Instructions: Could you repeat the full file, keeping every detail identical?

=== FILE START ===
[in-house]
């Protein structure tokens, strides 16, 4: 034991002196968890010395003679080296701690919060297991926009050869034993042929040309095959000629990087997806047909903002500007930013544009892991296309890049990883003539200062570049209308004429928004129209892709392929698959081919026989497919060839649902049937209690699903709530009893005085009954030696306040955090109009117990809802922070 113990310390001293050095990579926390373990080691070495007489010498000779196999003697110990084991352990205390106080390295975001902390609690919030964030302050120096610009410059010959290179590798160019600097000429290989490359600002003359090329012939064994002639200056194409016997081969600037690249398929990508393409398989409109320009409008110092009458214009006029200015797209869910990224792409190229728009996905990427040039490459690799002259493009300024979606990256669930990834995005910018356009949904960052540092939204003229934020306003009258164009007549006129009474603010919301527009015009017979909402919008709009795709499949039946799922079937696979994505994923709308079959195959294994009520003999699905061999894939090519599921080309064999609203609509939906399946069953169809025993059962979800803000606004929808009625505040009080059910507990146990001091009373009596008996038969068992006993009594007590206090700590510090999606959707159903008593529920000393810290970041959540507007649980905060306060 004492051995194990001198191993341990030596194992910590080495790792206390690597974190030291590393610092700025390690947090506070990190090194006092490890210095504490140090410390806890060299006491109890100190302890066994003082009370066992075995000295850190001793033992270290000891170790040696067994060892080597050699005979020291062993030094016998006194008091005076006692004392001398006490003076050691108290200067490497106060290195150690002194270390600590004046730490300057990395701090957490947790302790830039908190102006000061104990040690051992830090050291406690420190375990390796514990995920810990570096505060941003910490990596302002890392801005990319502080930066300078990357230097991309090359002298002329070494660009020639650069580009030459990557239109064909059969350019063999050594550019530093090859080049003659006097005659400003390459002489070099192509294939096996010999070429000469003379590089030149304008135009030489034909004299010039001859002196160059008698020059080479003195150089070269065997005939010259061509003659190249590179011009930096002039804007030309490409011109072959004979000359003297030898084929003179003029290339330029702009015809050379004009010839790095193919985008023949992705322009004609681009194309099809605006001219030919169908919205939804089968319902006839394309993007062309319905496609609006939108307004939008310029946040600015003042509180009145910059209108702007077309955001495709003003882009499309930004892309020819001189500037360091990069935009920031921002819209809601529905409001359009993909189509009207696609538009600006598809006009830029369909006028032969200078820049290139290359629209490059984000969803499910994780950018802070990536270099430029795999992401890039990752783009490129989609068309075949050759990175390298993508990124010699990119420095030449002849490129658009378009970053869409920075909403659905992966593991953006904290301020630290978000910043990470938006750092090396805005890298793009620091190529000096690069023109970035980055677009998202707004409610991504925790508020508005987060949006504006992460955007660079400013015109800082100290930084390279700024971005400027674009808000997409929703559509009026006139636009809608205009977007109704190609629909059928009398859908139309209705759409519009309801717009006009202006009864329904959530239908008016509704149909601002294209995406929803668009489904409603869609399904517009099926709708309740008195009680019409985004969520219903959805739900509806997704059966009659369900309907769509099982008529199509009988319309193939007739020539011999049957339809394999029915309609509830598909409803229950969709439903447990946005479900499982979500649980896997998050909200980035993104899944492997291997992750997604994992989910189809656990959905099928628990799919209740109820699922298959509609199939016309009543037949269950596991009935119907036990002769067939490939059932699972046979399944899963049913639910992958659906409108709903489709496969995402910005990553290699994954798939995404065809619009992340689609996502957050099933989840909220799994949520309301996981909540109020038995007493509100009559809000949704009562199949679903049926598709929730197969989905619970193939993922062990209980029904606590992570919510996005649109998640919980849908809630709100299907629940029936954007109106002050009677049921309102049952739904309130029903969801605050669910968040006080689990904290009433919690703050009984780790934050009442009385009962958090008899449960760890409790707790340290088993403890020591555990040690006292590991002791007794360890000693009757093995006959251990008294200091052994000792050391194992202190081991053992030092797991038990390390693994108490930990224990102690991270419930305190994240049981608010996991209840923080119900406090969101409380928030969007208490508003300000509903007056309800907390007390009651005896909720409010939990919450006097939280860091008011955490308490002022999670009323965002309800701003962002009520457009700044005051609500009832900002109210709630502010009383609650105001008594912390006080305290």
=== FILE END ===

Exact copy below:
[in-house]
């Protein structure tokens, strides 16, 4: 034991002196968890010395003679080296701690919060297991926009050869034993042929040309095959000629990087997806047909903002500007930013544009892991296309890049990883003539200062570049209308004429928004129209892709392929698959081919026989497919060839649902049937209690699903709530009893005085009954030696306040955090109009117990809802922070 113990310390001293050095990579926390373990080691070495007489010498000779196999003697110990084991352990205390106080390295975001902390609690919030964030302050120096610009410059010959290179590798160019600097000429290989490359600002003359090329012939064994002639200056194409016997081969600037690249398929990508393409398989409109320009409008110092009458214009006029200015797209869910990224792409190229728009996905990427040039490459690799002259493009300024979606990256669930990834995005910018356009949904960052540092939204003229934020306003009258164009007549006129009474603010919301527009015009017979909402919008709009795709499949039946799922079937696979994505994923709308079959195959294994009520003999699905061999894939090519599921080309064999609203609509939906399946069953169809025993059962979800803000606004929808009625505040009080059910507990146990001091009373009596008996038969068992006993009594007590206090700590510090999606959707159903008593529920000393810290970041959540507007649980905060306060 004492051995194990001198191993341990030596194992910590080495790792206390690597974190030291590393610092700025390690947090506070990190090194006092490890210095504490140090410390806890060299006491109890100190302890066994003082009370066992075995000295850190001793033992270290000891170790040696067994060892080597050699005979020291062993030094016998006194008091005076006692004392001398006490003076050691108290200067490497106060290195150690002194270390600590004046730490300057990395701090957490947790302790830039908190102006000061104990040690051992830090050291406690420190375990390796514990995920810990570096505060941003910490990596302002890392801005990319502080930066300078990357230097991309090359002298002329070494660009020639650069580009030459990557239109064909059969350019063999050594550019530093090859080049003659006097005659400003390459002489070099192509294939096996010999070429000469003379590089030149304008135009030489034909004299010039001859002196160059008698020059080479003195150089070269065997005939010259061509003659190249590179011009930096002039804007030309490409011109072959004979000359003297030898084929003179003029290339330029702009015809050379004009010839790095193919985008023949992705322009004609681009194309099809605006001219030919169908919205939804089968319902006839394309993007062309319905496609609006939108307004939008310029946040600015003042509180009145910059209108702007077309955001495709003003882009499309930004892309020819001189500037360091990069935009920031921002819209809601529905409001359009993909189509009207696609538009600006598809006009830029369909006028032969200078820049290139290359629209490059984000969803499910994780950018802070990536270099430029795999992401890039990752783009490129989609068309075949050759990175390298993508990124010699990119420095030449002849490129658009378009970053869409920075909403659905992966593991953006904290301020630290978000910043990470938006750092090396805005890298793009620091190529000096690069023109970035980055677009998202707004409610991504925790508020508005987060949006504006992460955007660079400013015109800082100290930084390279700024971005400027674009808000997409929703559509009026006139636009809608205009977007109704190609629909059928009398859908139309209705759409519009309801717009006009202006009864329904959530239908008016509704149909601002294209995406929803668009489904409603869609399904517009099926709708309740008195009680019409985004969520219903959805739900509806997704059966009659369900309907769509099982008529199509009988319309193939007739020539011999049957339809394999029915309609509830598909409803229950969709439903447990946005479900499982979500649980896997998050909200980035993104899944492997291997992750997604994992989910189809656990959905099928628990799919209740109820699922298959509609199939016309009543037949269950596991009935119907036990002769067939490939059932699972046979399944899963049913639910992958659906409108709903489709496969995402910005990553290699994954798939995404065809619009992340689609996502957050099933989840909220799994949520309301996981909540109020038995007493509100009559809000949704009562199949679903049926598709929730197969989905619970193939993922062990209980029904606590992570919510996005649109998640919980849908809630709100299907629940029936954007109106002050009677049921309102049952739904309130029903969801605050669910968040006080689990904290009433919690703050009984780790934050009442009385009962958090008899449960760890409790707790340290088993403890020591555990040690006292590991002791007794360890000693009757093995006959251990008294200091052994000792050391194992202190081991053992030092797991038990390390693994108490930990224990102690991270419930305190994240049981608010996991209840923080119900406090969101409380928030969007208490508003300000509903007056309800907390007390009651005896909720409010939990919450006097939280860091008011955490308490002022999670009323965002309800701003962002009520457009700044005051609500009832900002109210709630502010009383609650105001008594912390006080305290």